Saturday, May 30, 2015

Resurrection or Epilepsy?

Faith healer Robby Dawkins has raised the dead. At least, that's what he says. Dawkins claims that at a church service last month in northern England, parishioner Matt Catlow collapsed and died. Dawkins diligently prayed to remove the "demonic spirit of death," and the man recovered. It's a miracle! Except that according to Catlow's sister, no such thing occurred. She explained that her brother collapsed because he is epileptic, and that his "death" was actually a seizure.

“I began to bind the spirit of death and say, ‘You can’t have him!’” Dawkins recalled. “I began to declare the resurrection life of Jesus Christ over him. People were beginning to get a bit restless but then I could hear his breathing start to recover and his color started to return.”

Dawkins, who has previously complained that United Airlines would not allow him to resurrect another passenger who died on a flight, said Catlow’s condition has improved dramatically.

The man’s sister, however, said those claims are nonsense. The woman set up a Facebook page to refute Dawkins, who she described as a charlatan using her brother’s medical condition to promote his books and ministry.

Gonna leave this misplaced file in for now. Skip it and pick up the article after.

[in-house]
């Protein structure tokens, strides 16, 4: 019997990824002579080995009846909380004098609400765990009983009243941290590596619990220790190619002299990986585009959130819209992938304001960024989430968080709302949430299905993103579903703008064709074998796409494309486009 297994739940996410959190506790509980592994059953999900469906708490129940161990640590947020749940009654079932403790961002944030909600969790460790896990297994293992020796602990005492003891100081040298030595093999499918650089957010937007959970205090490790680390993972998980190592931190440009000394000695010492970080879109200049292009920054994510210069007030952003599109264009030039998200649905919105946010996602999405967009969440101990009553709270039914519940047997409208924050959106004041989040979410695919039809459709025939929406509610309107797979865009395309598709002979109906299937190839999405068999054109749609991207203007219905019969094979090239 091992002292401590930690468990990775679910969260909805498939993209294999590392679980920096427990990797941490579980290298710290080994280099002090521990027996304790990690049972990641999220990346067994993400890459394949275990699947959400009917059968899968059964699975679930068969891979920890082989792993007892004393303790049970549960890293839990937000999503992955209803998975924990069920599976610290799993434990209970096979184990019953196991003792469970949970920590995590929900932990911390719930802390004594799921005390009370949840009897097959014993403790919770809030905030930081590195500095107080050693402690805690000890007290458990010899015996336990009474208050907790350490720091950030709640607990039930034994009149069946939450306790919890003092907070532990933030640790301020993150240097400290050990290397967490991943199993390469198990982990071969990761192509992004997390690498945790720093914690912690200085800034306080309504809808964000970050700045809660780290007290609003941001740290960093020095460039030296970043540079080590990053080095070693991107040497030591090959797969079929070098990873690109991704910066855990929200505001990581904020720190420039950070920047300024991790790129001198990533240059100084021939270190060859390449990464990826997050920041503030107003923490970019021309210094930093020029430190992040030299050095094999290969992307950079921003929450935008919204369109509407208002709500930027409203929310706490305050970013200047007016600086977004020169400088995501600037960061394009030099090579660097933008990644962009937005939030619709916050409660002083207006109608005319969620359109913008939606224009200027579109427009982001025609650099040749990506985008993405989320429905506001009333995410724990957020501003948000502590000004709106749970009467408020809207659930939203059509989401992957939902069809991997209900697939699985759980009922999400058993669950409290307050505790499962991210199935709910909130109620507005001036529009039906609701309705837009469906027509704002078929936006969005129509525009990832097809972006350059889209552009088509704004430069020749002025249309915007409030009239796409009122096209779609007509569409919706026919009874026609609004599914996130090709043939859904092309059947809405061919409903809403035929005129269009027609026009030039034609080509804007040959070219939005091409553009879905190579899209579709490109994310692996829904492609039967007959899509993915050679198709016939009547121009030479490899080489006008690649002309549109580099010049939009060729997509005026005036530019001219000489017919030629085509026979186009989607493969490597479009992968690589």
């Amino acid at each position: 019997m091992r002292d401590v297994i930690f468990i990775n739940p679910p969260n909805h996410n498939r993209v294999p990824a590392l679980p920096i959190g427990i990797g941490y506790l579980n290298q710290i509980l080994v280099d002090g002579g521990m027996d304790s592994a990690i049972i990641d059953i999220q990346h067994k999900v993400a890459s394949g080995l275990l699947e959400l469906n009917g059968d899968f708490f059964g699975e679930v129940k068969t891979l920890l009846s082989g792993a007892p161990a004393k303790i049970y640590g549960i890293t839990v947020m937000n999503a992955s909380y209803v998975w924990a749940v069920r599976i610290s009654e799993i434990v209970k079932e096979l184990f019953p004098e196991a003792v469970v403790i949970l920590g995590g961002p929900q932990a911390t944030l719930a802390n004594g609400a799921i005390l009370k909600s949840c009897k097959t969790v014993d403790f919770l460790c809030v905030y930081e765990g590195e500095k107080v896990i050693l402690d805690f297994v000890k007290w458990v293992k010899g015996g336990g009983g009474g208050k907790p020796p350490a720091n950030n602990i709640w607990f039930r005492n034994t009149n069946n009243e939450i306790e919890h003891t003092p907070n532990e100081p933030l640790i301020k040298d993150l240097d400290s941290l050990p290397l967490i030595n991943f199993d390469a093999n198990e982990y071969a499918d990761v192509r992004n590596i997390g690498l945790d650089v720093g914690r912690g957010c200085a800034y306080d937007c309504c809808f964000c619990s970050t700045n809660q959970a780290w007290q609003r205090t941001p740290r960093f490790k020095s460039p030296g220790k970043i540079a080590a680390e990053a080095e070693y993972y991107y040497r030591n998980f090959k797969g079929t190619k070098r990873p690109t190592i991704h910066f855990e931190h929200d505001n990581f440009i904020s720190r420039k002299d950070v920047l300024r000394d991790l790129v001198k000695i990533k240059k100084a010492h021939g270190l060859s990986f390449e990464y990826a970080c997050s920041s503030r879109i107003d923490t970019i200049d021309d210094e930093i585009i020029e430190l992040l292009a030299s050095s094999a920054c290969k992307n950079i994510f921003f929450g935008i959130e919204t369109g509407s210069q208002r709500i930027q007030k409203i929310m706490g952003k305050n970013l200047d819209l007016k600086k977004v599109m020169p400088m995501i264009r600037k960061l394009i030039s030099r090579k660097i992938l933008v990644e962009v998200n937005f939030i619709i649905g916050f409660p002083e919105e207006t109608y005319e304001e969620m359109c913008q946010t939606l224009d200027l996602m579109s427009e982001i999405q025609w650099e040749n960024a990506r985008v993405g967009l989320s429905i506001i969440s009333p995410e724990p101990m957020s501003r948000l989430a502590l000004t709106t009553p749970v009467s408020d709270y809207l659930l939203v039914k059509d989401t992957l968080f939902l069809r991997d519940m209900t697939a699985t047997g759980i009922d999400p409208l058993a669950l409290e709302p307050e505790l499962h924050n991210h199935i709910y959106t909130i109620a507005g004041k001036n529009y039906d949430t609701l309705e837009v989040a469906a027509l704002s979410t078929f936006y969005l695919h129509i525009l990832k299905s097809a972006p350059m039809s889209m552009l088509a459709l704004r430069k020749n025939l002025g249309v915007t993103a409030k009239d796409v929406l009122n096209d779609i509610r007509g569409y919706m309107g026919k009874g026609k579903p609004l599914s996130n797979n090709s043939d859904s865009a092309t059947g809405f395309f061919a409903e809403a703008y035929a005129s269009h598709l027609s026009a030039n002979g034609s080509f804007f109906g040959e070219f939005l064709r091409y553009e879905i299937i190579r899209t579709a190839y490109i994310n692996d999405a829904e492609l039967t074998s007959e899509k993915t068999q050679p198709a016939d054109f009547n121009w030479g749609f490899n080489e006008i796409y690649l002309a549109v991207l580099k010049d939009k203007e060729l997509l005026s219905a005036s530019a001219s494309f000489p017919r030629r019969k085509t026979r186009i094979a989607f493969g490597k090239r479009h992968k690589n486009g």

“What Robby is telling everyone is not true,” she said. “It has since been MEDICALLY proven that Matthew had suffered an epileptic seizure which often can display similar signs of someone dying. TWO nurse family friends of ours both had their hands on Matthew throughout and not once lost his pulse. So no, Matthew did not die.”

That's one way to resurrect someone - pray over a person having an epileptic seizure, knowing that most of the time people recover from those with or without any spiritual intervention. So it doesn't make any difference whether or not your prayers do anything, but when the person recovers you can proclaim that you've accomplished a miracle. Nice.

I suppose it's possible that Dawkins was unfamiliar with epileptics and really believed that Matthew was dying, but if so his first course of action should have been to call an ambulance, not start praying. As I've mentioned a number of times before, I have no problem with magical healing of whatever sort, be it prayer or energy work, but only if it does not interfere with or take the place of conventional medical care.

In this case, though, I think it's more likely that Dawkins knew the seizure wasn't fatal and took full advantage of the situation. The church where the "resurrection" occurred seems to agree, as its preacher has apologized for the incident.

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